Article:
In every Political system, Interest Articulation is particularly important because it marks the boundary between the society and the political system. Groups operate in Society and give rise to the process of creating inputs for the Political System. If groups within the society do not find open channels though which to express their interests and needs, their demands are likely to remain unsatisfied.

The resultant dissatisfaction can erupt into violence or may require suppression by the elite. It is through interest articulation, that the conflicts inherent in the political culture and the social structure become evident. The manner of expression can serve either to intensify the conflict or to reconcile or mitigate it.

(3) Interest Aggregation:

It is the third important input function. Interest Aggregation is achieved “either by the formulation of general policies in which articulates interests may be combined, accommodated and compromised or by the recruitment of political personnel who are more or less committed to a particular pattern or policy.”

Political parties constitute the main instrument of interest aggregation. Almond has also classified the party system on the basis of (1) organisation (they could be authoritative, dominant, non-authoritative, competitive two-party and competitive multi-party), and (2) style (they could be secular-pragmatic-bargaining, absolute-value-oriented or ideological, particularistic or traditional).

Interest Aggregation, thus, refers to the more inclusive levels of the combinatory process. “Pressure groups and parties in a developed modern system have distinctive and regulative functions, the first for articulation, the second for aggregation.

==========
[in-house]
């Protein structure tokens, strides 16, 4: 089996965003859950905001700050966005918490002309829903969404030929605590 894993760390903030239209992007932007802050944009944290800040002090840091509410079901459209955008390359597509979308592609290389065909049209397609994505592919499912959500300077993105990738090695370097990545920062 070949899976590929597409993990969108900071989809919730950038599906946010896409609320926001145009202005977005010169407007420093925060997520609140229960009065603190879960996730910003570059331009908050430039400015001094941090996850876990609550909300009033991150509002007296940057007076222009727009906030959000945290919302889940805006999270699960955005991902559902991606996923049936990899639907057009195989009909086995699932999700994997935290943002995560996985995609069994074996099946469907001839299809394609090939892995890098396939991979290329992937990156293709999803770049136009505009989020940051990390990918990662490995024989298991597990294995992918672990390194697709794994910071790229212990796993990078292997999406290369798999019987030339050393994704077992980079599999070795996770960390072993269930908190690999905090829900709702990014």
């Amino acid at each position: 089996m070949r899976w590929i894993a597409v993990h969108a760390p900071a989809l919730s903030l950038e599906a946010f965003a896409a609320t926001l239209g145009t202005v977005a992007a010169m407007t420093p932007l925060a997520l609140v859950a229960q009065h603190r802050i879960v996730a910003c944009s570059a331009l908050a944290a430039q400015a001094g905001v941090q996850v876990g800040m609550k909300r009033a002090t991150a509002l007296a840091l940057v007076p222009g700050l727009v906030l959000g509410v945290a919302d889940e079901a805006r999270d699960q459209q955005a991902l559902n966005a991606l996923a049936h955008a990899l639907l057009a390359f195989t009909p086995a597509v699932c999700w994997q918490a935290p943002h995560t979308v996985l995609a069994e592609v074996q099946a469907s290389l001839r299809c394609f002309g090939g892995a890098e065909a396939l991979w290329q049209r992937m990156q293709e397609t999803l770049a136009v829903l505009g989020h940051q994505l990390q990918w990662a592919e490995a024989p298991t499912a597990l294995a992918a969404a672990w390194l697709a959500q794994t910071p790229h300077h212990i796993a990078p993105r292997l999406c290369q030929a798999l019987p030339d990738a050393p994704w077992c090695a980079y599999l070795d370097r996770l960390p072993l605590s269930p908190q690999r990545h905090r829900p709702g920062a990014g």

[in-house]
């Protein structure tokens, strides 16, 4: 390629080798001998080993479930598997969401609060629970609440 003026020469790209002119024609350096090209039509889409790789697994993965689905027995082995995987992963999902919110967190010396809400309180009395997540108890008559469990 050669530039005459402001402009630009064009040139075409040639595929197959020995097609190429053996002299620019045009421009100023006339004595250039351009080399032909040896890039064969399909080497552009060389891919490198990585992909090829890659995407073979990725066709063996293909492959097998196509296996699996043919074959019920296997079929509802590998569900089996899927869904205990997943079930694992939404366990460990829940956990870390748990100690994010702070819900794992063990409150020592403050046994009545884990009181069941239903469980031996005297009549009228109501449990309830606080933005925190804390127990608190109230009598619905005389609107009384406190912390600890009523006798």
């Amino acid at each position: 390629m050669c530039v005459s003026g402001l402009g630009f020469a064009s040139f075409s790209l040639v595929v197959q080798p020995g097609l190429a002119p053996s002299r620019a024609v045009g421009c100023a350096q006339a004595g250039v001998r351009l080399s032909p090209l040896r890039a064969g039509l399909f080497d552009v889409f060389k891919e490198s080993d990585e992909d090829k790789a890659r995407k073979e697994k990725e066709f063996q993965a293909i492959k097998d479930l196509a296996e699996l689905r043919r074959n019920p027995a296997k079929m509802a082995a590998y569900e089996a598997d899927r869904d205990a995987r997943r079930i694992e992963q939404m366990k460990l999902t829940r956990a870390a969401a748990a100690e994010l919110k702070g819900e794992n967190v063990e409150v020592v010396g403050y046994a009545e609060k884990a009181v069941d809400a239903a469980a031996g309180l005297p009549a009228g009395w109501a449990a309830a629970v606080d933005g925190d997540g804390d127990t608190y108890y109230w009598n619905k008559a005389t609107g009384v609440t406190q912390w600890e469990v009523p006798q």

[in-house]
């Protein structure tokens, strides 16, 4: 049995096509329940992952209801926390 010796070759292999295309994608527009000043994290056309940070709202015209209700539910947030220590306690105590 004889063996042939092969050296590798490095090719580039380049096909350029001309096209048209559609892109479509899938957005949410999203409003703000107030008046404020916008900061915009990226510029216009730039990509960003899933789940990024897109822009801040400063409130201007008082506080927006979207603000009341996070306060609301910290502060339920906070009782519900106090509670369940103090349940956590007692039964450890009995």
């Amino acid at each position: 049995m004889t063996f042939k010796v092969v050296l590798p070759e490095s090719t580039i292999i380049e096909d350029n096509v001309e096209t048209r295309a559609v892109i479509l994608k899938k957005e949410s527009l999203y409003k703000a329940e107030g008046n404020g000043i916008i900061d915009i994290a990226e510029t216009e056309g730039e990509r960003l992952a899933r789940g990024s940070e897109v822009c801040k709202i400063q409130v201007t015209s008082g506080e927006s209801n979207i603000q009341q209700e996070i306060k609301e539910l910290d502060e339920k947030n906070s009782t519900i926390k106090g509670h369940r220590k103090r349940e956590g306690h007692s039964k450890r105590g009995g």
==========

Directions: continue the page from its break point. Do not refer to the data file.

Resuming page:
In some systems, however, the aggregation function may be performed by the legislature, the bureaucracy, the media of communication, and the interest groups especially of the general or civic type as well as by the political parties.

(4) Political Communication:

Political communication is the fourth input function. All functions, of course, are performed by means of communication. Almond has compared political communication with the circulation of blood which he describes as the medium through which other functions in the political system are performed.

To quote him, “It is not the blood but what it contains that nourishes the system. The blood is the neutral medium carrying claims, protests and demands through the veins to the heart, and from the heart through the arteries flow the outputs of rules, regulations and adjudications in response to the claims and demands.”

Political Communication determines the flow of information between the society and the political system. Political communications involve exchanges among all political structures and political roles, communications run in the whole of Political System and all its functions are characterised by it.

Almond holds that it is important that “in modern systems some media of communication have developed a vocational ethic of neutral or objective communication and perform their functions separately from the other political functions.

Political Systems with homogeneous political cultures and autonomous and differentiated structures of interest articulation and aggregation (e.g., U.K. and U.S.A.) have, to the greatest extent, developed autonomous and differentiated media of communication.”

It can communicate “the articulation of interests emanating from political parties, legislatures and bureaucracies which themselves can correct the actions of interest groups.